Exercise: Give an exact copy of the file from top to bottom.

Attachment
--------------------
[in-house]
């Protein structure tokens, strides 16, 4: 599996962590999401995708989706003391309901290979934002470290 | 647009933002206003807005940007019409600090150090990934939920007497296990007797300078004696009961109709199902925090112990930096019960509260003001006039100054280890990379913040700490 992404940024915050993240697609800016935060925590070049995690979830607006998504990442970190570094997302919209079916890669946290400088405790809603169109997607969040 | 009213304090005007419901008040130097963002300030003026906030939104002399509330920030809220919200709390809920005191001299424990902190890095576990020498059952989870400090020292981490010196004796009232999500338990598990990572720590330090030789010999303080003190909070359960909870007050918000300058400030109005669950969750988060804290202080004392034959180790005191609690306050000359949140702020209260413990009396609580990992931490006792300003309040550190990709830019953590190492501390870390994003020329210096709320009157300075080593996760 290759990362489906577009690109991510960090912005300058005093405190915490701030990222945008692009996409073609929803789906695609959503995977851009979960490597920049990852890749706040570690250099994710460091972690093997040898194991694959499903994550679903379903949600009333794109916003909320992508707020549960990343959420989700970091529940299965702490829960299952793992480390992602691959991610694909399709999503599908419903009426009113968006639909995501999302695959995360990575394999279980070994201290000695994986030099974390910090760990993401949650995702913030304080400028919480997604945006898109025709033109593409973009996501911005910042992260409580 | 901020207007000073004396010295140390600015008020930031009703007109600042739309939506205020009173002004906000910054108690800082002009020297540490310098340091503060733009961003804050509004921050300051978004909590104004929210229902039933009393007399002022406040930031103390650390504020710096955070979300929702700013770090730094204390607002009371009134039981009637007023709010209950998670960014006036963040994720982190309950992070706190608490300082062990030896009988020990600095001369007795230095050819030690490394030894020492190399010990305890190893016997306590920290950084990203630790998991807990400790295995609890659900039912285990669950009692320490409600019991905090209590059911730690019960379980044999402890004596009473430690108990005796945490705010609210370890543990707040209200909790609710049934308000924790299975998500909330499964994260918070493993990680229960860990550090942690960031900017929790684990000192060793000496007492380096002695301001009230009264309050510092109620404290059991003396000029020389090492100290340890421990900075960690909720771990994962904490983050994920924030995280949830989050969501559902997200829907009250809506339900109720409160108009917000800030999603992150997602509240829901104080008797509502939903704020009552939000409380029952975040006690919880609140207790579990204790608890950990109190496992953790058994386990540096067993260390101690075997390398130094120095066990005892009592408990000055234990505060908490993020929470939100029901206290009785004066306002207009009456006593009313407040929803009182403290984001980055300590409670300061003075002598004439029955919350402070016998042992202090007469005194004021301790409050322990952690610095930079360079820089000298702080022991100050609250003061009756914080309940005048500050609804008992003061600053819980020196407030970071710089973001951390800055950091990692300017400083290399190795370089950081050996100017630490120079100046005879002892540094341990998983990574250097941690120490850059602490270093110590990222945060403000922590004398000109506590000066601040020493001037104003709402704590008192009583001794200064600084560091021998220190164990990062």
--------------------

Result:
[in-house]
């Protein structure tokens, strides 16, 4: 599996962590999401995708989706003391309901290979934002470290 | 647009933002206003807005940007019409600090150090990934939920007497296990007797300078004696009961109709199902925090112990930096019960509260003001006039100054280890990379913040700490 992404940024915050993240697609800016935060925590070049995690979830607006998504990442970190570094997302919209079916890669946290400088405790809603169109997607969040 | 009213304090005007419901008040130097963002300030003026906030939104002399509330920030809220919200709390809920005191001299424990902190890095576990020498059952989870400090020292981490010196004796009232999500338990598990990572720590330090030789010999303080003190909070359960909870007050918000300058400030109005669950969750988060804290202080004392034959180790005191609690306050000359949140702020209260413990009396609580990992931490006792300003309040550190990709830019953590190492501390870390994003020329210096709320009157300075080593996760 290759990362489906577009690109991510960090912005300058005093405190915490701030990222945008692009996409073609929803789906695609959503995977851009979960490597920049990852890749706040570690250099994710460091972690093997040898194991694959499903994550679903379903949600009333794109916003909320992508707020549960990343959420989700970091529940299965702490829960299952793992480390992602691959991610694909399709999503599908419903009426009113968006639909995501999302695959995360990575394999279980070994201290000695994986030099974390910090760990993401949650995702913030304080400028919480997604945006898109025709033109593409973009996501911005910042992260409580 | 901020207007000073004396010295140390600015008020930031009703007109600042739309939506205020009173002004906000910054108690800082002009020297540490310098340091503060733009961003804050509004921050300051978004909590104004929210229902039933009393007399002022406040930031103390650390504020710096955070979300929702700013770090730094204390607002009371009134039981009637007023709010209950998670960014006036963040994720982190309950992070706190608490300082062990030896009988020990600095001369007795230095050819030690490394030894020492190399010990305890190893016997306590920290950084990203630790998991807990400790295995609890659900039912285990669950009692320490409600019991905090209590059911730690019960379980044999402890004596009473430690108990005796945490705010609210370890543990707040209200909790609710049934308000924790299975998500909330499964994260918070493993990680229960860990550090942690960031900017929790684990000192060793000496007492380096002695301001009230009264309050510092109620404290059991003396000029020389090492100290340890421990900075960690909720771990994962904490983050994920924030995280949830989050969501559902997200829907009250809506339900109720409160108009917000800030999603992150997602509240829901104080008797509502939903704020009552939000409380029952975040006690919880609140207790579990204790608890950990109190496992953790058994386990540096067993260390101690075997390398130094120095066990005892009592408990000055234990505060908490993020929470939100029901206290009785004066306002207009009456006593009313407040929803009182403290984001980055300590409670300061003075002598004439029955919350402070016998042992202090007469005194004021301790409050322990952690610095930079360079820089000298702080022991100050609250003061009756914080309940005048500050609804008992003061600053819980020196407030970071710089973001951390800055950091990692300017400083290399190795370089950081050996100017630490120079100046005879002892540094341990998983990574250097941690120490850059602490270093110590990222945060403000922590004398000109506590000066601040020493001037104003709402704590008192009583001794200064600084560091021998220190164990990062």